EU referendum: Former Greek finance minister Yanis Varoufakis says UK will only vote to stay in the EU out of fear of the unknown

 
James Nickerson
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Varoufakis hit out at the "toxic macroeconomic management of a Brussels-Frankfurt establishment" (Source: Getty)

While he hopes it is not, former Greek finance minister Yanis Varoufakis fears that "we may be experiencing the European Union's disintegration".

Writing in Quora, Varoufakis said that on a political level the disintegration of Europe is seen everywhere, citing the British referendum as one example.

"At the political level, on multiple issues, the EU's disintegration is everywhere to be seen. Eastern European governments openly declare their opposition to the very principle of solidarity" while "the British electorate is alienated from Brussels (and will vote to stay in only out of fear of the unknown)," he said.

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Aside from this, Varoufakis listed the breakdown of Schengen and the EU's inability to come to terms with what is "after all, a mild refugee crisis" as evidence of disintegration.

"Schengen has already been suspended and is under enormous strain as the forces of xenophobia, ultra-nationalism and plain paranoia are taking over."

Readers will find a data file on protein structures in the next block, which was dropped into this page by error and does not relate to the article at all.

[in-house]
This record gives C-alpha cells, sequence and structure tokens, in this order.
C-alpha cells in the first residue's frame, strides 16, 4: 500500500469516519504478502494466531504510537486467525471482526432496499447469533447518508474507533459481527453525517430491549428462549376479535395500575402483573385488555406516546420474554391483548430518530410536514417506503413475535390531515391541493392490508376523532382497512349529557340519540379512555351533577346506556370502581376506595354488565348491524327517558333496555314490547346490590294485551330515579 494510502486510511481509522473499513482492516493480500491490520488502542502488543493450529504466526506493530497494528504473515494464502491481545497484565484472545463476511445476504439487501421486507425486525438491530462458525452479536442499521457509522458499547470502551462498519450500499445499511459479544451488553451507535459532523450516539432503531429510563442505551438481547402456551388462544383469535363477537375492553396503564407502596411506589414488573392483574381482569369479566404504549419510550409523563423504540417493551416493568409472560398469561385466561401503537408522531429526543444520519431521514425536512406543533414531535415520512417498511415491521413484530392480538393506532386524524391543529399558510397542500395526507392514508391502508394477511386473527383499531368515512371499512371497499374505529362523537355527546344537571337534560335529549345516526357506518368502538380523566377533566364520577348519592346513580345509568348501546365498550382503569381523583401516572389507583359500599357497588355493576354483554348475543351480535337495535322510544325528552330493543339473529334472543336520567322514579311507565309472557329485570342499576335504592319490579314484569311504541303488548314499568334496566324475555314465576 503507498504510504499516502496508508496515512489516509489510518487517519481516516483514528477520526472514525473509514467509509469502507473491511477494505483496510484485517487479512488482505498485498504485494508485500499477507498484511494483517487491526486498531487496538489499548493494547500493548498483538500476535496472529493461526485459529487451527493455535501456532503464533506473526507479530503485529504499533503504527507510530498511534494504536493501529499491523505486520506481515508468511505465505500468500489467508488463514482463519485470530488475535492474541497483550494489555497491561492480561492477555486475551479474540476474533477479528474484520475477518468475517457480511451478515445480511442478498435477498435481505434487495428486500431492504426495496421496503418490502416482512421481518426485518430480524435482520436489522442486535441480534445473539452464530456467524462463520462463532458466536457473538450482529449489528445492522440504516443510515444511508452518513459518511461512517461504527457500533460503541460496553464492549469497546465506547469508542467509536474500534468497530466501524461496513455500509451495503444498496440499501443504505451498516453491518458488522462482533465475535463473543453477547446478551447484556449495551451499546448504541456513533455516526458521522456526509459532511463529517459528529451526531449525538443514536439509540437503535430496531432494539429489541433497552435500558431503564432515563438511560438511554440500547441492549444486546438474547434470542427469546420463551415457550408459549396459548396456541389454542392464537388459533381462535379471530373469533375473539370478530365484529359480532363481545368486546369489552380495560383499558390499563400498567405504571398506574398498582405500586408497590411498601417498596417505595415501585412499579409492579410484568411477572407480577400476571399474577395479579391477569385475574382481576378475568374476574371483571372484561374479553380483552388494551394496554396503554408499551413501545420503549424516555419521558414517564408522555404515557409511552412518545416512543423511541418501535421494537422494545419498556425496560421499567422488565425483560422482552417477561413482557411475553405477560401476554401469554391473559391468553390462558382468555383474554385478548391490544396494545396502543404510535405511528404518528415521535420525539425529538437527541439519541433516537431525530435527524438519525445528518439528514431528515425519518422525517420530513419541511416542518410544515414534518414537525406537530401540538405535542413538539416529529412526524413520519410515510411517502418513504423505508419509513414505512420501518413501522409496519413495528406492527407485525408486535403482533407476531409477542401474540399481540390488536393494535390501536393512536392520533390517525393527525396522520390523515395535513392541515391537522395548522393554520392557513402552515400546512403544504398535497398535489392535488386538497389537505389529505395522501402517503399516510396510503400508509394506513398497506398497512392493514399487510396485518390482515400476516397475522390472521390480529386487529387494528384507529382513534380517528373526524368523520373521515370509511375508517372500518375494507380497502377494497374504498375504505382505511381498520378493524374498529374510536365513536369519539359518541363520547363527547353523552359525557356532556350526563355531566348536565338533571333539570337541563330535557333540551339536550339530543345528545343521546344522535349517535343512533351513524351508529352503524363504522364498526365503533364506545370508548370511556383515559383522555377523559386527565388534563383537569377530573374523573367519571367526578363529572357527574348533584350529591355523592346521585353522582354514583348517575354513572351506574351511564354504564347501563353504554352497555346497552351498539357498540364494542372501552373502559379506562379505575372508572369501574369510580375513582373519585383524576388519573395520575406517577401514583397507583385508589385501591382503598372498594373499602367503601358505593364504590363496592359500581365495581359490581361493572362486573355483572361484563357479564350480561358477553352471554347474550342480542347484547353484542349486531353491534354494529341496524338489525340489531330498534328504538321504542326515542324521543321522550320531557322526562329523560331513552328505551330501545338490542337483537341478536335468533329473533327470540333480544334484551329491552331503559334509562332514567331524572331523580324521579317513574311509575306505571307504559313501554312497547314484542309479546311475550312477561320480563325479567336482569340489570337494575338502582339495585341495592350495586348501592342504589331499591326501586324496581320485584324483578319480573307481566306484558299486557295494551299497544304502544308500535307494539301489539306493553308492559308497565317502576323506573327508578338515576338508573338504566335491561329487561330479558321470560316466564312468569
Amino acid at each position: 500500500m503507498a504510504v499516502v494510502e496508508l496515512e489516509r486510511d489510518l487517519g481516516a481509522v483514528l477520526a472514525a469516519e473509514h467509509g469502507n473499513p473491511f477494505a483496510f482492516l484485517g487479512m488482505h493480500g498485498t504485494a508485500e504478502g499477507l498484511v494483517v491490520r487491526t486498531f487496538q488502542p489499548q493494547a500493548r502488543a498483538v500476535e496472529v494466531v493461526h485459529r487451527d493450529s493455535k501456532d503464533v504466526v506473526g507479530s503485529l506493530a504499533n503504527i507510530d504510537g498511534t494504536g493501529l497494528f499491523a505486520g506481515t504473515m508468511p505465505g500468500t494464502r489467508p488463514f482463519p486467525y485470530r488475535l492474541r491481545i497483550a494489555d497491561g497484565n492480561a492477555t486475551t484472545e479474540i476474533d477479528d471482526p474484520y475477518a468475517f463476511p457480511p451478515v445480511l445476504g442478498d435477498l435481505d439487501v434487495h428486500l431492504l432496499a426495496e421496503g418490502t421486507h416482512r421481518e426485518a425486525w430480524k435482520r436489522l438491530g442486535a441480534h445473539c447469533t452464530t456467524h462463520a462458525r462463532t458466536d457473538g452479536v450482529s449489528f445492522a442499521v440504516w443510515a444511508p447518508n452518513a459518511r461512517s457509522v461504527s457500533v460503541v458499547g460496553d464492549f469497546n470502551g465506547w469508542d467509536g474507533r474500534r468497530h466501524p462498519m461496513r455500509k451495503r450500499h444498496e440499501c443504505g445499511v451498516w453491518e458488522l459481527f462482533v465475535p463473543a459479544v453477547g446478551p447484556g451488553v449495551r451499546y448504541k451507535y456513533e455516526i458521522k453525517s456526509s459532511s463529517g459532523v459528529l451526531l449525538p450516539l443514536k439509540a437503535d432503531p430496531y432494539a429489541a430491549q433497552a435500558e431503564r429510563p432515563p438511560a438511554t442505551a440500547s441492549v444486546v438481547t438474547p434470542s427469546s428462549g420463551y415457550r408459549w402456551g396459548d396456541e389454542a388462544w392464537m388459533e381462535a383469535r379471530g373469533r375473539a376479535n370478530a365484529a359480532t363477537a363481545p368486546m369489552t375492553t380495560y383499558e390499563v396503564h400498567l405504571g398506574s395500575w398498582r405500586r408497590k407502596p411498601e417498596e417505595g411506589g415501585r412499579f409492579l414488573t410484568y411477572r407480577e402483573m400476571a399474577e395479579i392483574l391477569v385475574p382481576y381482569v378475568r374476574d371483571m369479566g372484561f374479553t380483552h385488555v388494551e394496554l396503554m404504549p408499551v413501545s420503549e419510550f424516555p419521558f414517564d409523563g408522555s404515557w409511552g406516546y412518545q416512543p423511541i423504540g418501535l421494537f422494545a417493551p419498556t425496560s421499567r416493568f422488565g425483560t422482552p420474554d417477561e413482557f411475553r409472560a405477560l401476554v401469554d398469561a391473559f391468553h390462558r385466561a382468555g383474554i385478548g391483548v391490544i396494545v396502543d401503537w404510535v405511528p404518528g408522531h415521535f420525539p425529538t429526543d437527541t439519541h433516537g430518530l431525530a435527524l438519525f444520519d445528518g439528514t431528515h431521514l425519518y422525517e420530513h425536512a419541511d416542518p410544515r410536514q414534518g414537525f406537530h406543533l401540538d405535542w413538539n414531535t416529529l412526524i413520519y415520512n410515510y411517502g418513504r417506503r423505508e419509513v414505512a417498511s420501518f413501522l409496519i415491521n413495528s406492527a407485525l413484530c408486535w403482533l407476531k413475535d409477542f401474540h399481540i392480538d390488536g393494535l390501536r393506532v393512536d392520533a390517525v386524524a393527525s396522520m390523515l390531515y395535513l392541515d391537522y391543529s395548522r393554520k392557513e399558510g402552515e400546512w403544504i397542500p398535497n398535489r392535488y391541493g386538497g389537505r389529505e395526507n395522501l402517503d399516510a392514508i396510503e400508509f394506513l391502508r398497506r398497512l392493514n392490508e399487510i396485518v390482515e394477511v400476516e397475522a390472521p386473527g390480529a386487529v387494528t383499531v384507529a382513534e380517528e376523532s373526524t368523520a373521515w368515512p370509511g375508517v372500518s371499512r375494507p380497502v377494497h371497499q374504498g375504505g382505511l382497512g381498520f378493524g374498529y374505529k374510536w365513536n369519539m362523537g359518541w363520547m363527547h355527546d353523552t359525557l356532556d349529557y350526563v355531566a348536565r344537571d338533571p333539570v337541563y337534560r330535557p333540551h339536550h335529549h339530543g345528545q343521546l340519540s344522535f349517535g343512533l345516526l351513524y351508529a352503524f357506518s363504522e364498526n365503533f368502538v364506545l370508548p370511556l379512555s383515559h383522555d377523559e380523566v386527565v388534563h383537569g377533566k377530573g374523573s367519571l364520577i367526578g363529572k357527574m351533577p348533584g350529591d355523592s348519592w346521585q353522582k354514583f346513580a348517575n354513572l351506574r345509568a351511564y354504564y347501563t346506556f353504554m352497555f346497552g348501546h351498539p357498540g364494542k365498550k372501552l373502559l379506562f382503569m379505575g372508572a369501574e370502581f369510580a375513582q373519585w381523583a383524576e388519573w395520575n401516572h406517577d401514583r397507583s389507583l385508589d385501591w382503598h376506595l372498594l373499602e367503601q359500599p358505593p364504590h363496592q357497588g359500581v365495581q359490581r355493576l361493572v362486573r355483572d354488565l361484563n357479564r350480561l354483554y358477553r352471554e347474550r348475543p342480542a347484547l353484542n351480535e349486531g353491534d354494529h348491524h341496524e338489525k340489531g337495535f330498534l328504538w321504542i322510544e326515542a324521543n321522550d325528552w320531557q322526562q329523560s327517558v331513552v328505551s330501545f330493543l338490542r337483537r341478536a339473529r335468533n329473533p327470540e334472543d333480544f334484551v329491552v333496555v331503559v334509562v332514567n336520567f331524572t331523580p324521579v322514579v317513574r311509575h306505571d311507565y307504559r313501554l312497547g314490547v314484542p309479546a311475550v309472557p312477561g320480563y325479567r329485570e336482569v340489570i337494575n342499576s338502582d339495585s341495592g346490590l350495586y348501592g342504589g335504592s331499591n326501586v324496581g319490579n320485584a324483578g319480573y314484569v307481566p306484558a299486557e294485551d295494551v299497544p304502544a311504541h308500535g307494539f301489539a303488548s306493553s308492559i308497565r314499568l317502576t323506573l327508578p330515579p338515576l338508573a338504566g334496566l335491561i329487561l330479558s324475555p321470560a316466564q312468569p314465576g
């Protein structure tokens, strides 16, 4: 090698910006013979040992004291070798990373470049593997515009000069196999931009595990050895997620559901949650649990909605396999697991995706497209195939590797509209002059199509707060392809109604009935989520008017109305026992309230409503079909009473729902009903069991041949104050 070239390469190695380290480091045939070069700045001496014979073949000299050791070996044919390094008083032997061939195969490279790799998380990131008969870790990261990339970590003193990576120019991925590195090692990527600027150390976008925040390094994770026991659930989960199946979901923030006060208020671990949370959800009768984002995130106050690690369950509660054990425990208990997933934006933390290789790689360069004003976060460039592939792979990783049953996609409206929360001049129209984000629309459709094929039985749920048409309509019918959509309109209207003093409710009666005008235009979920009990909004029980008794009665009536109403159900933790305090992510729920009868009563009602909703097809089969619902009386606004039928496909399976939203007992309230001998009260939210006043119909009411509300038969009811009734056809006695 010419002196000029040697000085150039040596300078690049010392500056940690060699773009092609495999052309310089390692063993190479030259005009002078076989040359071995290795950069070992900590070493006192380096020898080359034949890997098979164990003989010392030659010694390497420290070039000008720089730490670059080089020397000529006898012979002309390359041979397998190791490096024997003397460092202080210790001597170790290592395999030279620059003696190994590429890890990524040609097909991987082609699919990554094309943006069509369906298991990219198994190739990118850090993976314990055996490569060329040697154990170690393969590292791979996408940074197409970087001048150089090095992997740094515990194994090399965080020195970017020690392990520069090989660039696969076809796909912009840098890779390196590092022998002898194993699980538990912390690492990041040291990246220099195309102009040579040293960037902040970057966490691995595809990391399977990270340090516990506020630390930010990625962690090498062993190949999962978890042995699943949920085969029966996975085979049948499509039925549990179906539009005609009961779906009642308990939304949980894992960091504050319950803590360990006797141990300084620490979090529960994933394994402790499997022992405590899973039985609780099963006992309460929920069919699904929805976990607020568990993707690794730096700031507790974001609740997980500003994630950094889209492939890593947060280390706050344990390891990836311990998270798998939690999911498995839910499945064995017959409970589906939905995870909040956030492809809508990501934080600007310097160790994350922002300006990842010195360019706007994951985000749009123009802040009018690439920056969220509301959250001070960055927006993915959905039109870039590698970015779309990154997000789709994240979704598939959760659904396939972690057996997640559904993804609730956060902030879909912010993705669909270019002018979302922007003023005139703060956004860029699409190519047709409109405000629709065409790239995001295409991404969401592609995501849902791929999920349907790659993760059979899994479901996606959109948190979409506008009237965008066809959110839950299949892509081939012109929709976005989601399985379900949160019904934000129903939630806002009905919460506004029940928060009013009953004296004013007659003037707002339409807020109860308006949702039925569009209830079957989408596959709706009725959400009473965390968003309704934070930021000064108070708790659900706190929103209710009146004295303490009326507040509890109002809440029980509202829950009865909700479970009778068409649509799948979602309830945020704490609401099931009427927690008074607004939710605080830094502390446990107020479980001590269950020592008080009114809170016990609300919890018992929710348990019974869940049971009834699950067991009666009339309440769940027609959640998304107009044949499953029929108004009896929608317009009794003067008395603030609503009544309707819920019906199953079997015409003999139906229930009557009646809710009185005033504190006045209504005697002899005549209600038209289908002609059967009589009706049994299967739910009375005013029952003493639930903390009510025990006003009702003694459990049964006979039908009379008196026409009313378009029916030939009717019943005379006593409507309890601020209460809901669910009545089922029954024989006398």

But Varoufakis also used the opportunity to hit out at the "toxic macroeconomic management of a Brussels establishment."

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Citing the collapse of the Soviet Union, he said that when a "non-viable economic architecture is maintained through authoritarianism and brute political will, its collapse is postponed. But when it comes it is very fast and very painful. I hope that Europeans manage to democratise the EU before we have a repeat performance".

His comments come on the same week that Prime Minister David Cameron is set to meet his European counterparts in the hope of reaching an agreement on his EU draft reform proposals. He is today in Paris to try and garner the support of French President Francois Hollande.

They also come as Bosnia and Herzegovina made a formal application to join the EU.

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